Nephrocalcinosis was induced in the experimental model by using a single large dose (333 mg/kg) of oxalic acid (a highly oxidising and strong Ca +2 chelator) and this dose had been selected after several trials.  We did not use Ahmad's method  (where, a single oral daily dose of oxalic acid 200 mg/day was given to the animals over a period of two weeks) to induce NC, as it is material and time-consuming method. In our model of NC, significant elevation in BUN and serum creatinine levels observed after induction of NC [Table 2], [Table 3]. The idea to use some herbals like barley is to evaluate its effects in improvement of NC. Barley is a highly alkalising food,  contains a variety of antioxidants including 'natural scavenge reactive oxygen' derivative (SOD). Research at the University of California Davis had demonstrated that a flavonoid in barley grass known as 2-0-glycosylisovitexin (2-0-GIV) is a potent antioxidant in protecting against fat oxidation in human cells.  Barley grass is high in calcium, iron, all essential amino acids, chlorophyll, flavonoids, vitamin B12, vitamin C, and many minerals, as well as enzymes. It produces significant lowering effect in BUN and serum Na + levels with the increase in urine Ca +2 levels compared to normal values  and a reduction of its concentration in renal tissue [Figure 1], [Figure 2] and [Figure 3]. This is due to its diuretic effect, as it reduces the activity of antidiuretic hormone on renal tubules and prevents sodium reuptake, thus increasing the tubular water bulk.  Some researchers thought that this effect related to natural complexity of essential amino acids that causes water and electrolytes expulsion.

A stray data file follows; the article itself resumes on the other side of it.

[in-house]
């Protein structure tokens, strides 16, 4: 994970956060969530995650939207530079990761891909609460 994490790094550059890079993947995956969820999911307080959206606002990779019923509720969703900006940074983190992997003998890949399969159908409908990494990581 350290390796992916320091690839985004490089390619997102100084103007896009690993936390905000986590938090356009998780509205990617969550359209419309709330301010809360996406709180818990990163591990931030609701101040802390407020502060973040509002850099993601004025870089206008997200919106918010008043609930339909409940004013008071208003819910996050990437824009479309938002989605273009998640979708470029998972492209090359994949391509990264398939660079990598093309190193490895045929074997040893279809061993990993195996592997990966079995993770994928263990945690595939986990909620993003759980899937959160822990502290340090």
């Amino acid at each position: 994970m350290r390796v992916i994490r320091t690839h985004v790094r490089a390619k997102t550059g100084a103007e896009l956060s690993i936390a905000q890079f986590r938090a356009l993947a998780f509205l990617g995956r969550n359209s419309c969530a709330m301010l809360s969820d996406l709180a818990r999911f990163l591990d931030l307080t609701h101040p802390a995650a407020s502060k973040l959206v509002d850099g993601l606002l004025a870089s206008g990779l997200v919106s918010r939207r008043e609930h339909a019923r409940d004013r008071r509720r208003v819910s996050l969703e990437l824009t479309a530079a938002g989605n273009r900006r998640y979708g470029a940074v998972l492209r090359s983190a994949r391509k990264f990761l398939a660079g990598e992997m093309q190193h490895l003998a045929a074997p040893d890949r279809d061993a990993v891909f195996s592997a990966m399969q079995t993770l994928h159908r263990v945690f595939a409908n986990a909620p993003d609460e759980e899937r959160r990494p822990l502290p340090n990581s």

|Figure 1: Normal histological appearance of renal tissue of rabbit (crystal-free) in the control group. ×40.|
Click here to view
|Figure 2: Heavy calcium oxalate crystals deposition in renal tissues of rabbits receiving oxalic acid. ×100.|